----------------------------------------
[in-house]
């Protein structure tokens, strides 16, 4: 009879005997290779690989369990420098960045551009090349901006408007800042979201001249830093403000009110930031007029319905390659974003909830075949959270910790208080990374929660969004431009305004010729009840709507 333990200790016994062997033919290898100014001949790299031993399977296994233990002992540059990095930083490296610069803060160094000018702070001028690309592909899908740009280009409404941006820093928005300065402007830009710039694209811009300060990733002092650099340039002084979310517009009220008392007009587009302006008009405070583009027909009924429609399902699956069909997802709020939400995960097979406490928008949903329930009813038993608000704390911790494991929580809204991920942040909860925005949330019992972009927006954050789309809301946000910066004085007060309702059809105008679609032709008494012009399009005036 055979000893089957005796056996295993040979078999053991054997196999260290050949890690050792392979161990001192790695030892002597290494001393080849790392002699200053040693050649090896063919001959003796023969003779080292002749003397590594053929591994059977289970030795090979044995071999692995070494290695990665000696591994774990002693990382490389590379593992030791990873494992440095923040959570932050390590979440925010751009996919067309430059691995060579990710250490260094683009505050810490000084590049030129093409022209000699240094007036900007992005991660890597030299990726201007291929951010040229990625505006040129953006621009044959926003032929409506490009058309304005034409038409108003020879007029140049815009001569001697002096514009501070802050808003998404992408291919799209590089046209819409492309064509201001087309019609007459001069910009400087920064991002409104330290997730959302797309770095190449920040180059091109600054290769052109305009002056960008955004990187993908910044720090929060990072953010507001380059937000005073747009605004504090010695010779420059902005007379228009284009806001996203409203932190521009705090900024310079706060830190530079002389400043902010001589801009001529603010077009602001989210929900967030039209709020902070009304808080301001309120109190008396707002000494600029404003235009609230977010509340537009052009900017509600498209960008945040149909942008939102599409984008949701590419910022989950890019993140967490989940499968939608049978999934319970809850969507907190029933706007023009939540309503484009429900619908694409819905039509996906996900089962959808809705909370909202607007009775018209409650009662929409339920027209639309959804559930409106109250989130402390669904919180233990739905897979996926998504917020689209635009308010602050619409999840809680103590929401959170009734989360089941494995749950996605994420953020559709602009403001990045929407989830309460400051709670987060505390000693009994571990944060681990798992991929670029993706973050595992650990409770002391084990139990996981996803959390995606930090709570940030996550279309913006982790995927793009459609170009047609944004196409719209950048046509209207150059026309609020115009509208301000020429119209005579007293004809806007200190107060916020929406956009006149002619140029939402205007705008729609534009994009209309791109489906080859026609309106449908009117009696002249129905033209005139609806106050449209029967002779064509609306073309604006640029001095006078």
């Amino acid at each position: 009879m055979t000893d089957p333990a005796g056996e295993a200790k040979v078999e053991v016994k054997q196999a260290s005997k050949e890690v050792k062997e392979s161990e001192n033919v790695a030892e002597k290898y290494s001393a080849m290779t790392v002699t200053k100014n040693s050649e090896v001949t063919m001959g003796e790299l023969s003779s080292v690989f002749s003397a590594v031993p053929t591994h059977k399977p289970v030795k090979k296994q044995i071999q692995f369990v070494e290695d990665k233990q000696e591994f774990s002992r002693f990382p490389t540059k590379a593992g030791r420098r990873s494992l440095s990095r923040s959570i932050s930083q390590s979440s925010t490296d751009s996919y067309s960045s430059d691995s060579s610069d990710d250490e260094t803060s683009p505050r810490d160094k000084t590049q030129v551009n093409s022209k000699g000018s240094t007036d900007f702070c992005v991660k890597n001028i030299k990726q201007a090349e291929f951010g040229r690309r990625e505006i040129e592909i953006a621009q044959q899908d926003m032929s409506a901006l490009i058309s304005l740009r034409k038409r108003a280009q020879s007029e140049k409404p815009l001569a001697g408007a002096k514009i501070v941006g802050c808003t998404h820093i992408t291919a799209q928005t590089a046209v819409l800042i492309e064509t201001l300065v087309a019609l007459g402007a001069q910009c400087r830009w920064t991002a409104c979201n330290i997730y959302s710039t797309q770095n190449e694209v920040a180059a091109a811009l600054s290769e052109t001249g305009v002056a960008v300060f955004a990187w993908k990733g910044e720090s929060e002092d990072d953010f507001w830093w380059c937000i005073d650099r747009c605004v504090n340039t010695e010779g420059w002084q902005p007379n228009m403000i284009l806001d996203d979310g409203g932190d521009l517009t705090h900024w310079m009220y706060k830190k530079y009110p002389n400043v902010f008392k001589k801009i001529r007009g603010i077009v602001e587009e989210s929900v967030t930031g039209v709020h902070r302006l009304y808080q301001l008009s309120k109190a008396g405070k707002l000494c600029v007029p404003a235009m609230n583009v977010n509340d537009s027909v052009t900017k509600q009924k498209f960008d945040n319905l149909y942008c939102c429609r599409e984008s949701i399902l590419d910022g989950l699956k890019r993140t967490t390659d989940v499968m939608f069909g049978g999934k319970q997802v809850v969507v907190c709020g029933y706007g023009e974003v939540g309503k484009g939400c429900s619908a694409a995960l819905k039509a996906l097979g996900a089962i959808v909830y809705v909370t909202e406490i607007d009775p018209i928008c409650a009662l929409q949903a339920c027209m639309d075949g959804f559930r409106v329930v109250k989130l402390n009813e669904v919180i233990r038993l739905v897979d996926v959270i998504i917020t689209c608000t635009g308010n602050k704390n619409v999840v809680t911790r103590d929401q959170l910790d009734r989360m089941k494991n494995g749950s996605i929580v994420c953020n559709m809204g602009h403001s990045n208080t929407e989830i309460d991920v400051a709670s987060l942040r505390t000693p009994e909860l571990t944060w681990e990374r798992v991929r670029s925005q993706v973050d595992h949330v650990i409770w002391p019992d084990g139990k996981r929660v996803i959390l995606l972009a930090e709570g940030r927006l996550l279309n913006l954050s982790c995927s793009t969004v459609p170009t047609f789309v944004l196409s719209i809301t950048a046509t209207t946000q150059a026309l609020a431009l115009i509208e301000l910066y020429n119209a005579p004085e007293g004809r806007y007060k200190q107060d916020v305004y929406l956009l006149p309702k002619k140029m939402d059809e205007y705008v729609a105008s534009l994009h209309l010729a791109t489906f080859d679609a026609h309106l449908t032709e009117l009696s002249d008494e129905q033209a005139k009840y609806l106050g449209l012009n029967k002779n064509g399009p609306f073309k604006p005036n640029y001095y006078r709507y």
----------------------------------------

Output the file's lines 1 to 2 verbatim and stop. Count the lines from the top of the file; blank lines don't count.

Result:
[in-house]
């Protein structure tokens, strides 16, 4: 009879005997290779690989369990420098960045551009090349901006408007800042979201001249830093403000009110930031007029319905390659974003909830075949959270910790208080990374929660969004431009305004010729009840709507 333990200790016994062997033919290898100014001949790299031993399977296994233990002992540059990095930083490296610069803060160094000018702070001028690309592909899908740009280009409404941006820093928005300065402007830009710039694209811009300060990733002092650099340039002084979310517009009220008392007009587009302006008009405070583009027909009924429609399902699956069909997802709020939400995960097979406490928008949903329930009813038993608000704390911790494991929580809204991920942040909860925005949330019992972009927006954050789309809301946000910066004085007060309702059809105008679609032709008494012009399009005036 055979000893089957005796056996295993040979078999053991054997196999260290050949890690050792392979161990001192790695030892002597290494001393080849790392002699200053040693050649090896063919001959003796023969003779080292002749003397590594053929591994059977289970030795090979044995071999692995070494290695990665000696591994774990002693990382490389590379593992030791990873494992440095923040959570932050390590979440925010751009996919067309430059691995060579990710250490260094683009505050810490000084590049030129093409022209000699240094007036900007992005991660890597030299990726201007291929951010040229990625505006040129953006621009044959926003032929409506490009058309304005034409038409108003020879007029140049815009001569001697002096514009501070802050808003998404992408291919799209590089046209819409492309064509201001087309019609007459001069910009400087920064991002409104330290997730959302797309770095190449920040180059091109600054290769052109305009002056960008955004990187993908910044720090929060990072953010507001380059937000005073747009605004504090010695010779420059902005007379228009284009806001996203409203932190521009705090900024310079706060830190530079002389400043902010001589801009001529603010077009602001989210929900967030039209709020902070009304808080301001309120109190008396707002000494600029404003235009609230977010509340537009052009900017509600498209960008945040149909942008939102599409984008949701590419910022989950890019993140967490989940499968939608049978999934319970809850969507907190029933706007023009939540309503484009429900619908694409819905039509996906996900089962959808809705909370909202607007009775018209409650009662929409339920027209639309959804559930409106109250989130402390669904919180233990739905897979996926998504917020689209635009308010602050619409999840809680103590929401959170009734989360089941494995749950996605994420953020559709602009403001990045929407989830309460400051709670987060505390000693009994571990944060681990798992991929670029993706973050595992650990409770002391084990139990996981996803959390995606930090709570940030996550279309913006982790995927793009459609170009047609944004196409719209950048046509209207150059026309609020115009509208301000020429119209005579007293004809806007200190107060916020929406956009006149002619140029939402205007705008729609534009994009209309791109489906080859026609309106449908009117009696002249129905033209005139609806106050449209029967002779064509609306073309604006640029001095006078």